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"Early detection, better diagnostic tools, and more effective treatments are resulting in long-term cancer survivorship, with 62% of adults and 77% of pediatric cancer patients now living more than 5 years beyond their initial diagnosis.
While survival rates are rising…according to the National Cancer Institute there are nearly 12 million cancer survivors in the United States. The hurdle now facing many cancer survivors is how to achieve long-term quality of life after treatment has ended. According to the National Action Plan for Cancer Survivorship, fully one-third of survivors say they experience ongoing physical, psychological, or financial consequences of their cancer diagnosis and treatment.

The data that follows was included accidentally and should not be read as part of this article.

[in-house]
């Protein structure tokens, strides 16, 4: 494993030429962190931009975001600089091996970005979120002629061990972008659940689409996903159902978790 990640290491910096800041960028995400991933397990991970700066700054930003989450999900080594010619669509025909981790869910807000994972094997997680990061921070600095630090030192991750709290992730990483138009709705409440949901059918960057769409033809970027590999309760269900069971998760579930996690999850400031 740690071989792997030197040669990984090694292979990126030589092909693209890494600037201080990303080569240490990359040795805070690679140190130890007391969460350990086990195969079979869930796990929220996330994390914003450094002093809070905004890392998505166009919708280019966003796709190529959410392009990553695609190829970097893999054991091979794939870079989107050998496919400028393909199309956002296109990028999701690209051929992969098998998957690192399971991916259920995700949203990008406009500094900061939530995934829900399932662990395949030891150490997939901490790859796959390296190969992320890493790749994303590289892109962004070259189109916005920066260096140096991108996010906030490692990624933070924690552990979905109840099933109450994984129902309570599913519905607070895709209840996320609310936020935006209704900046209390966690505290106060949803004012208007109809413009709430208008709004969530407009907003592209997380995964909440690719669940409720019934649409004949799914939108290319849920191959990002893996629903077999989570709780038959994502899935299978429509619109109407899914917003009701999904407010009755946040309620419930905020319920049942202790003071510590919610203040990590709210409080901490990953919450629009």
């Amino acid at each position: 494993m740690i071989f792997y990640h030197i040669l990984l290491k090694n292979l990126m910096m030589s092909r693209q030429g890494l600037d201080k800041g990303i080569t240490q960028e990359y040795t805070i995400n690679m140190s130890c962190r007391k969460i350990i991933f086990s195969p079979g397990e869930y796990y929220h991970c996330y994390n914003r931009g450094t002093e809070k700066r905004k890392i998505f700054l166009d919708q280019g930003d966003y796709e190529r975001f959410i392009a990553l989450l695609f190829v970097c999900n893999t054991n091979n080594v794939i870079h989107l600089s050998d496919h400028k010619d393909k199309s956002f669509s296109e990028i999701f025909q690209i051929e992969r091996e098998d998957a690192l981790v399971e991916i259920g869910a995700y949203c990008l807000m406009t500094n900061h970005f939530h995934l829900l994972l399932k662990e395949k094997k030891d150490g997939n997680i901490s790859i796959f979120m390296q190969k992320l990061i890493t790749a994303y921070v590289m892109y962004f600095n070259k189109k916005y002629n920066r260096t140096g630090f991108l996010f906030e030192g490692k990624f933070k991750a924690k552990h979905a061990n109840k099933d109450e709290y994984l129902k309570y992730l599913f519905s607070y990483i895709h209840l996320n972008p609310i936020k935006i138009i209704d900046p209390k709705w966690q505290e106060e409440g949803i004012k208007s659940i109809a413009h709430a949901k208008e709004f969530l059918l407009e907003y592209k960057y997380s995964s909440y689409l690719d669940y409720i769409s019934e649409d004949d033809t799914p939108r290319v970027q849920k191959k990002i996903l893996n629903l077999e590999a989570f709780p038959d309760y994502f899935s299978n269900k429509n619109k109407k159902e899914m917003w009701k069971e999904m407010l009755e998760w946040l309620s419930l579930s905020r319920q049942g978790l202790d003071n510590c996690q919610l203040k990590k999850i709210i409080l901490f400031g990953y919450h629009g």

Recognizing the need for a comprehensive approach to long-term survivorship care, many academic medical centers, community hospitals and oncologists in private practices are developing survivorship care programs to manage the ongoing care of their patients. In planning survivorship services, however, we need to delineate survivorship from other periods of care, so we take a pragmatic approach and define survivorship as the period in which patients treated with curative intent have completed their initial therapy and require follow-up care.”